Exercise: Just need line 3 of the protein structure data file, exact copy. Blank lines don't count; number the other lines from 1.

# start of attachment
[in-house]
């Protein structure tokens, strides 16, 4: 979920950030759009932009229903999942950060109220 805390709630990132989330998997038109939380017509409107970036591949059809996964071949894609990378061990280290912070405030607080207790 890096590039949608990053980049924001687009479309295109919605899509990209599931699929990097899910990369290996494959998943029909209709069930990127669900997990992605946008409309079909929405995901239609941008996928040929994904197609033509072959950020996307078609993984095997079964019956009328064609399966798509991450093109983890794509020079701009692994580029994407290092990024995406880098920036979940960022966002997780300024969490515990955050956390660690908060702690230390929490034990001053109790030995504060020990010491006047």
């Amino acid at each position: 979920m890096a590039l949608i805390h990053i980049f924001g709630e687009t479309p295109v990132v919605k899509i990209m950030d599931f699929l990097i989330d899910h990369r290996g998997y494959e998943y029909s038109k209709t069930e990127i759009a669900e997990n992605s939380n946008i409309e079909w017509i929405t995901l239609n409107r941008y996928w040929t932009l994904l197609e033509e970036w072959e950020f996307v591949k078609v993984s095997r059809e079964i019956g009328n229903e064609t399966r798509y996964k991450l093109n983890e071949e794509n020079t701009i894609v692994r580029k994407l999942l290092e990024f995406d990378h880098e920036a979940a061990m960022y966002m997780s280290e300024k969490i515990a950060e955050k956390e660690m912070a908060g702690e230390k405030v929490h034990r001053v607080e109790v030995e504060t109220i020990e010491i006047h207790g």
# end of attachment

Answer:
């Amino acid at each position: 979920m890096a590039l949608i805390h990053i980049f924001g709630e687009t479309p295109v990132v919605k899509i990209m950030d599931f699929l990097i989330d899910h990369r290996g998997y494959e998943y029909s038109k209709t069930e990127i759009a669900e997990n992605s939380n946008i409309e079909w017509i929405t995901l239609n409107r941008y996928w040929t932009l994904l197609e033509e970036w072959e950020f996307v591949k078609v993984s095997r059809e079964i019956g009328n229903e064609t399966r798509y996964k991450l093109n983890e071949e794509n020079t701009i894609v692994r580029k994407l999942l290092e990024f995406d990378h880098e920036a979940a061990m960022y966002m997780s280290e300024k969490i515990a950060e955050k956390e660690m912070a908060g702690e230390k405030v929490h034990r001053v607080e109790v030995e504060t109220i020990e010491i006047h207790g």